Biden accepts Democratic Party nomination, vows to end darkness

Bloomberg August 21 | Updated on August 21, 2020

Democratic presidential candidate and former Vice President Joe Biden and U.S. Senator and Democratic candidate for Vice President Kamala Harris at the 4th and final night of the 2020 Democratic National Convention   -  REUTERS

Slams Trump’s handling of the coronavirus outbreak and record on economy

Joe Biden accepted the Democratic nomination to challenge US President Donald Trump, urging Americans in a prime-time address Thursday to vote for new national leadership that will overcome deep US political divisions.

The former Vice-President’s address capped the final night of the Democratic National Convention, made virtual because of the coronavirus outbreak. Biden spoke to a largely empty room at the Chase Center in Wilmington, Delaware, with supporters parked outside watching on screens as if at a drive-in movie theater.

Biden’s speech — the most important of his nearly half-century in politics — set the tone for a bruising general election battle against Trump. He said Trump had cloaked America in darkness for far too long.

“I will be an ally of the light, not the darkness,” he said.

Democrats have spent three nights mixing blunt criticism of Trump as an incompetent and corrupt threat to democracy with reassuring promises that Biden, 77, has the decency and experience to tackle the pandemic and other difficult problems. They’ve also sought to portray the party’s moderate and liberal wings as largely unified, burying progressive concerns that Biden is too much of an establishment centrist.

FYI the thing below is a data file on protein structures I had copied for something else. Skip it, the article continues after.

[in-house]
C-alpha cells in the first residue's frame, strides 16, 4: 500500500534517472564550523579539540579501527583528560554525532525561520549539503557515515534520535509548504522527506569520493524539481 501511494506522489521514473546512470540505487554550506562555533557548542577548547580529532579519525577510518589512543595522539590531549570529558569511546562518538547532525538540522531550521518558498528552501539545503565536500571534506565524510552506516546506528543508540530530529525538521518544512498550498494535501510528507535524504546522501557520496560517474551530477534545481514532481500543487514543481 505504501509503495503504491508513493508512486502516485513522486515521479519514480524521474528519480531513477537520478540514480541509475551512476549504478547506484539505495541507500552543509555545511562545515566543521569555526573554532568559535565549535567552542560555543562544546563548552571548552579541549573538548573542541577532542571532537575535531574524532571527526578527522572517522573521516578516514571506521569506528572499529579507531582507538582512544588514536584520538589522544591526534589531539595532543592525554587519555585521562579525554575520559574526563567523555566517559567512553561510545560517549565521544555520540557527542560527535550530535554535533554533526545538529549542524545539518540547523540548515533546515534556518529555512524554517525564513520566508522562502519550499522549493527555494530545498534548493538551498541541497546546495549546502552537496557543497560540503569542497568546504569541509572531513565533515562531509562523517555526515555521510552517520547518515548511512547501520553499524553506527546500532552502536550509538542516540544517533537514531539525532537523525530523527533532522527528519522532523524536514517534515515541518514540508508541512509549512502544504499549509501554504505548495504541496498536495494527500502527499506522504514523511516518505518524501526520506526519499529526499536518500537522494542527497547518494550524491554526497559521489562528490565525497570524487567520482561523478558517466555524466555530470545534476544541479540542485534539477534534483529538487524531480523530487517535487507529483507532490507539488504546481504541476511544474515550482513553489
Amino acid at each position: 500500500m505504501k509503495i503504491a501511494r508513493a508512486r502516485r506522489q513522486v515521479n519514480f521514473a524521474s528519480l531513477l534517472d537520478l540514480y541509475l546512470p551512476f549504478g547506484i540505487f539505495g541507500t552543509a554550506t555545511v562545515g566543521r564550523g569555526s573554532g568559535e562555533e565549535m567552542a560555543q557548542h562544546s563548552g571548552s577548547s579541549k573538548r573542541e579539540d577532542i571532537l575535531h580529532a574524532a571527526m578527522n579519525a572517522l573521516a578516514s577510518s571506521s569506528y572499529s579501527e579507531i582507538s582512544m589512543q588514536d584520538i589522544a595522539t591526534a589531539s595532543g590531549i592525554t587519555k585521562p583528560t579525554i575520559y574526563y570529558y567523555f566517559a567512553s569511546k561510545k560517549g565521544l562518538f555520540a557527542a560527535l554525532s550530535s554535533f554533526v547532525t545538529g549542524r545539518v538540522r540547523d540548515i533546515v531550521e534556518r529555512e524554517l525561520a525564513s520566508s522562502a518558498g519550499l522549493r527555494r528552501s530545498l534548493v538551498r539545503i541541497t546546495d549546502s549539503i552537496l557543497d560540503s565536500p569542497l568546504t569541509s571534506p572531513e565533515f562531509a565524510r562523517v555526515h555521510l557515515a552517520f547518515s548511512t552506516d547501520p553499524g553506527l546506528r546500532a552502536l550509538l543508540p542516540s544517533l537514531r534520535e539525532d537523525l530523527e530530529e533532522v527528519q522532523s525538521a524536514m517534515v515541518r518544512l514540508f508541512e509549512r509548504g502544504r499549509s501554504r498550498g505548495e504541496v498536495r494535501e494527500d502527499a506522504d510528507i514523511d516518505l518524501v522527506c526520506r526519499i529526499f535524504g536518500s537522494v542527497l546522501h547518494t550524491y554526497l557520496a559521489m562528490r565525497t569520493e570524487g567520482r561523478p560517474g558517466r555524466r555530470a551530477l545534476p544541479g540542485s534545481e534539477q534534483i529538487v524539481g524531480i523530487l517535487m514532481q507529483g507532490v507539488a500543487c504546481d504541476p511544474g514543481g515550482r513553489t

At a small rally earlier in the day near Biden’s hometown of Scranton, Pennsylvania, Trump told his supporters that Biden would be their worst nightmare.

‘An American President’

Biden promised that while he is running as a Democrat, he would be an American president. He criticized Trump for his handling of the coronavirus outbreak and the economic devastation that followed, saying the country’s condition would get worse if the President is re-elected.

“Cases and deaths will remain far too high,” he said. “More mom and pop businesses will close their doors, and this time for good.”

“Trump,” he said, “keeps telling us, the virus is going to disappear. I have news for him: no miracle is coming. Our economy is in tatters. And after all this time, the President still does not have a plan.”

Biden said he would implement his own coronavirus plan on day one of his presidency, moving to deploy rapid tests to contain the outbreak, build medical supplies in the country and ensure schools can safely open to students.

“Our current president has failed in his most basic duty to the nation,” Biden said. “He’s failed to protect us.”

Biden also more generally assailed Trumps behaviour while president, describing him as unfit for the office he holds.

“The president takes no responsibility, refuses to lead, blames others, cozies up to dictators, and fans the flames of hate and division,” Biden said.

Andrew Yang, the entrepreneur who challenged Biden for the Democratic nomination, opened the conventions fourth night by urging Americans who voted for Trump or didn’t vote at all in 2016 to consider the former Vice-President.

“We are in a deep dark hole, and we need leaders who will help us dig out,” he said. He said he sympathised with 2016 Trump voters or those who despair that our government will ever rise to the challenges of our time. “But,” he said, “We must give this country, our country, a chance to recover”.

Biden and his vice presidential nominee, Kamala Harris, are real people. They understand the problems we face. “If we give them the chance, they will fight for us and our families every single day.”

Speaker after speaker at the convention, including former President Barack Obama, also have encouraged Americans to vote early and have a plan to cast their ballot, in anticipation of potential mail delays and long, socially distanced lines at physical polling stations. Harris, a California senator, warned viewers on Wednesday that Republicans will seek to suppress the vote in the belief that high turnout would benefit Biden.

Published on August 21, 2020

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